[Numpy-discussion] global overloading of 1+1 -> MyClass(1, 1)

Ondrej Certik ondrej@certik...
Mon Aug 18 15:03:02 CDT 2008


with Andrew's permission, I am starting a new thread, where our
discussion is ontopic. :)

My original question was, that I would like to override 1+1 to return
MyClass(1, 1) or something.
Robert said it would break other libraries and Andrew said this:

On Mon, Aug 18, 2008 at 9:23 PM, Andrew Dalke <dalke@dalkescientific.com> wrote:
>> There are basically two possible options:
>> 1) global overloading of +
>> 2) allow to tell Python that "1" is not its int, but ours Integer.
>> BTW, Sage just preparses Python for exactly this reason and
>> substitutes all numbers like 1 with Integer(1). This really sucks
>> imho.
> How would you like to do it?  Any solution I can think of
> would cause huge problems.  For example, being able to change
> int.__add__ would cause systemic problems throughout the
> code base and would prevent, or very much hinder, migration
> of Python code to C.


> Changes to support a different constructor for basic types,
> on a per-module basis has its own problems.  When are the
> new types specified?  In the module itself or by the code
> which imports the module?  Can the definitions be changed
> on a scope-by-scope level?
> Now, I can imagine a Python with builtin multimethod
> dispatch defined via static scoping, so that
> def __add__(left:int, right:int):
>  return __builtin__.__add__(__builtin__.__add__(left, right), 2)
> def __int__(s):
>  return Decimal(s)
> might work, but even here there's a problem because the "2" in
> __add__ gets replaced by a Decimal, when I really want it to
> be an integer.

Not getting why is "2" replaced by Decimal if you don't want to? If
you don't want it, you can just reimplement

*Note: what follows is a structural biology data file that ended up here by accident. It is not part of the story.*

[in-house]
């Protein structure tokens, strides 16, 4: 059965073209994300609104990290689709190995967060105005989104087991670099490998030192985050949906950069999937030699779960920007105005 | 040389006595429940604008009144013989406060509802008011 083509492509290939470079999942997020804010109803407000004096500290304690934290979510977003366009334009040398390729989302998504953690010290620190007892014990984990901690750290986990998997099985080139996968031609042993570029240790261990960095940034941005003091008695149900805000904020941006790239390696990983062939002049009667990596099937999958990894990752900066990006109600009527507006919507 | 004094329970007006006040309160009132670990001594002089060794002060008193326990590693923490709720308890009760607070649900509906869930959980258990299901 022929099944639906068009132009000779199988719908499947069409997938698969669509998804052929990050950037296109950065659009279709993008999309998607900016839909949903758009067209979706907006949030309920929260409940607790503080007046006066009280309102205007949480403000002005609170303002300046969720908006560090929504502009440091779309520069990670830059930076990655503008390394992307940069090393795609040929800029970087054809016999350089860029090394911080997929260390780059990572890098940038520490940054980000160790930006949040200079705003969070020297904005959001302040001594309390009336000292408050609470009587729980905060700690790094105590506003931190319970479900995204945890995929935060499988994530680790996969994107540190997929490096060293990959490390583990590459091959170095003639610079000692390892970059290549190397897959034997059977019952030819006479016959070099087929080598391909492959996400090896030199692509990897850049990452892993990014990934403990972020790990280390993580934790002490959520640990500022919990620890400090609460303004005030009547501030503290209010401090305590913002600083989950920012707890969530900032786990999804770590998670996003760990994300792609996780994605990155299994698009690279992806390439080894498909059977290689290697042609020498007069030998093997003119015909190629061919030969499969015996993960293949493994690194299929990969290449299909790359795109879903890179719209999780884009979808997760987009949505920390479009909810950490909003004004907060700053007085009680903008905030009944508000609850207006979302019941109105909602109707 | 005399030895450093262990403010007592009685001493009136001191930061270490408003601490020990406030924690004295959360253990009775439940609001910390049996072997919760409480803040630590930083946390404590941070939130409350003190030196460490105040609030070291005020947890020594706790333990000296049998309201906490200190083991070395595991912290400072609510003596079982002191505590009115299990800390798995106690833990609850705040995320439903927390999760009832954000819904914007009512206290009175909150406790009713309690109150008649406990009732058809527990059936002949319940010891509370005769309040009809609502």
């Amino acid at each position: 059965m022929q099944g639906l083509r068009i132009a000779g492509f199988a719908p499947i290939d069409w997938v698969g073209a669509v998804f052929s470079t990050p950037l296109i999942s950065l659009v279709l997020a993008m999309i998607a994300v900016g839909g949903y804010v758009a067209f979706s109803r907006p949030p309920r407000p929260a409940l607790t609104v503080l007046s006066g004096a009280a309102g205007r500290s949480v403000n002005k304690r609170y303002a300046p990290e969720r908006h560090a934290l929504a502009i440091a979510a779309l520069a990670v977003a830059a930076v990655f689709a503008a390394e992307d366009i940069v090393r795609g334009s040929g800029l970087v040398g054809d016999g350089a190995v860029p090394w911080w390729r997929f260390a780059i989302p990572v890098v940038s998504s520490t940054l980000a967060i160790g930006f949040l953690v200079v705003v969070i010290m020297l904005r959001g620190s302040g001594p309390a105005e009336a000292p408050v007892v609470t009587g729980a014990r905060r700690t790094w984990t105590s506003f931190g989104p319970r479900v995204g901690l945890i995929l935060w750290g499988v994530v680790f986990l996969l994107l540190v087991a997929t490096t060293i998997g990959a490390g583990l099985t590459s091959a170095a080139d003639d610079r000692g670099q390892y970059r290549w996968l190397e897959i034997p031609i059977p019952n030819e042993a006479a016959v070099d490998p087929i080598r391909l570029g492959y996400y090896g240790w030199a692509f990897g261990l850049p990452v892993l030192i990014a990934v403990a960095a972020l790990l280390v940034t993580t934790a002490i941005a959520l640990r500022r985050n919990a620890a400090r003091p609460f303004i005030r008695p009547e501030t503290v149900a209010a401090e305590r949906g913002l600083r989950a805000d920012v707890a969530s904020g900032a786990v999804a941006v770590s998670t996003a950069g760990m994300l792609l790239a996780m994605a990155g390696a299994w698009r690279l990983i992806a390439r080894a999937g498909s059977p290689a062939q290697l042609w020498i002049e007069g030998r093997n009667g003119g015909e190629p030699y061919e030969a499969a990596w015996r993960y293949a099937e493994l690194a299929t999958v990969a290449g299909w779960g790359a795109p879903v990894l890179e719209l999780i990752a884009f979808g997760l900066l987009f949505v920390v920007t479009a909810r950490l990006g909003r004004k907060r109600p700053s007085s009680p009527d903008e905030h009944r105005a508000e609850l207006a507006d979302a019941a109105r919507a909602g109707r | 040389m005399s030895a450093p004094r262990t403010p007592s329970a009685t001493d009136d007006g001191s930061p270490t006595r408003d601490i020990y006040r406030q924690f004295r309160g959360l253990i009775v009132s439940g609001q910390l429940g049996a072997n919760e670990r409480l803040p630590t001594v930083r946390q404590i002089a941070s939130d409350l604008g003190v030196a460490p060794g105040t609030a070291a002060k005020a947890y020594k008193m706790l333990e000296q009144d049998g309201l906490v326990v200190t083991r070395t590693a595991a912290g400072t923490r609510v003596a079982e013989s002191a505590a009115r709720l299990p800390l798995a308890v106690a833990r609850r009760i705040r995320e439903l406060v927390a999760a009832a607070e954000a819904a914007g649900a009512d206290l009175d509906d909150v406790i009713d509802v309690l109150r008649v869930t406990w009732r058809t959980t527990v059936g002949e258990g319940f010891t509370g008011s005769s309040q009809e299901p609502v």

__int__(s). This would of course be only active in the module where
it was defined.

> So I don't see how you can do it in the context of Python.
> In the context of a very different programming language,
> sure, it's possible.
>> But that's what Sage is doing, they just preparse the input. But in
>> SymPy we'd like to use it as a regular Python library in users
>> programs, so imho preparsing, or custom compiling using your package
>> is not really an option, is it?
> Use a different extension, like ".sympy" and an import hook
> which does the .sympy -> .pyc conversion.
> But it's not one I recommend for real code, at least not
> without a lot of personal experience to see if it's worthwhile
> in the face of the downsides.

Yes, this is a mess, this is just like preparsing. Well, not like --
this is preparsing.

Ok, in the current state, you don't know either what's going to
happen. If you write

In [1]: x/2*3/4

you have no idea what the result is going to be, you need to analyze
x.__div__() and start from there. But if you write

In [2]: 1/2*3/4

currently you know it will be 0. But imho you could as well analyze
the global __mul__ (or global __int__, depending on how this would be
technically implemented) to see what's going to happen.

I mean what is the difference between [1] and [2]?


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